Sunday, April 7, 2019
TBE Bar/Bat Mitzvah Commentary: Samantha Bradley on Shabbat Hahodesh / Tazria
My Parasha of Tazria talks a lot about leprosy.
Yes, I got the portion that is all about leprosy! But the beauty of Torah study is that you can find interesting things to say even about a portion that is all about leprosy. Not only that, but it even ties into my special interest - Tae Kwon Do.
You see, the word for leprosy in Hebrew is tzara’at – or, using the title of next week’s parasha, Metzora. Now the commentators compared metzorah to the Hebrew term for gossip, motzi-shem-ra. Just like leprosy, which was contagious, gossip can spread very quickly, and when it does, it can cause a lot of damage. The rabbis added that just like a disease, gossip can kill.
The only way to steer clear of dangerous gossip is to have lots of discipline.
And that’s where Tae Kwan Do comes in.
Tae Kwan Do is something I love to do ALMOST as much as studying for my bat mitzvah! But the two really go hand in hand.
Tae Kwon Do teaches discipline. Last November, I became a Black Belt, which means I have the distinction of being both a Black Belt AND a Bat Mitzvah.
It’s even harder to become a Black Belt. I had to break a brick with my palm - not easy – and that was after breaking four wooden boards, in four different ways. I also had to keep a raw egg for four weeks without breaking it. I took it to tae kwon do three times a week and it didn’t break!
Oh, and one other thing. One morning last September, I had to meditate for an hour. At 7:45 AM, I went to the Tae Kwan Do academy and sat there silently with about a dozen other kids - without saying a single word!!!
That takes lots of discipline. Just as in tae kwan do, it takes a great deal of discipline to be a Jew – and in both Tae Kwan Do and Judaism, we need to watch what we say.
A couple of months ago, my class at school learned the rules of proper speech in Judaism, and after meeting with Rabbi Hammerman, I tried to follow them as strictly as possible for a whole week. I found out something very important.
Just as it was very difficult not to talk at all during the hour of meditation, it is very difficult to go a week – or even a day – without gossiping.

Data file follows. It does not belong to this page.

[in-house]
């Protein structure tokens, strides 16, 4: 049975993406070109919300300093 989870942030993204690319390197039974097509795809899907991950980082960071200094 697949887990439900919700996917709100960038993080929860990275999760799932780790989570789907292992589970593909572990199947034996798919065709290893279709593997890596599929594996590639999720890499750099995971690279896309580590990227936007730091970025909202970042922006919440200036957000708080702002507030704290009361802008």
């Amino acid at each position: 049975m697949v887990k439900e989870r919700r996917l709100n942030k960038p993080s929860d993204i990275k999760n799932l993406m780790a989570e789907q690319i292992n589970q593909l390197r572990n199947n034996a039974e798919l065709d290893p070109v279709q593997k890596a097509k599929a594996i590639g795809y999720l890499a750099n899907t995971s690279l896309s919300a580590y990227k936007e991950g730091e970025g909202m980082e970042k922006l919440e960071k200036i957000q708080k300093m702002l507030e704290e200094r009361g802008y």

Let’s just say, I gave it a good try – but by some coincidence on the first night of the week, I had a sleepover with two friends. It was just impossible to go a whole night at a sleepover without gossiping.
Even though I had limited success, I did learn from the exercise. Throughout the week, I was definitely more aware of the dangers of this kind of speech.
Passover is coming. In my maftir, we are commanded to tell the story of the Exodus to future generations, so telling is very important to the holiday. The book we use at the Seder is even called the Haggadah – which means “the telling.” We also learn the laws of Matzah in the portion. Matzah is called the bread of affliction, and the bread of poverty, but it is also the bread of discipline. We have to be very disciplined about what we eat on Passover.
Judaism teaches us, then, to be careful both about what goes into our mouths and what comes out.
My mitzvah project also has to do with Passover food. I am collecting food for the Kosher for Passover food drive at Schoke Jewish Family Service. I was the student liason for Bi-Cultural Hebrew Academy where I helped collect and sort food. And I also helped at 2 local food drives. I felt this was an important project because no one should be without food on their table, especially on a holiday like Passover where we are celebrating our freedom. JFS is still accepting food for their drive and you can learn how to donate in my program.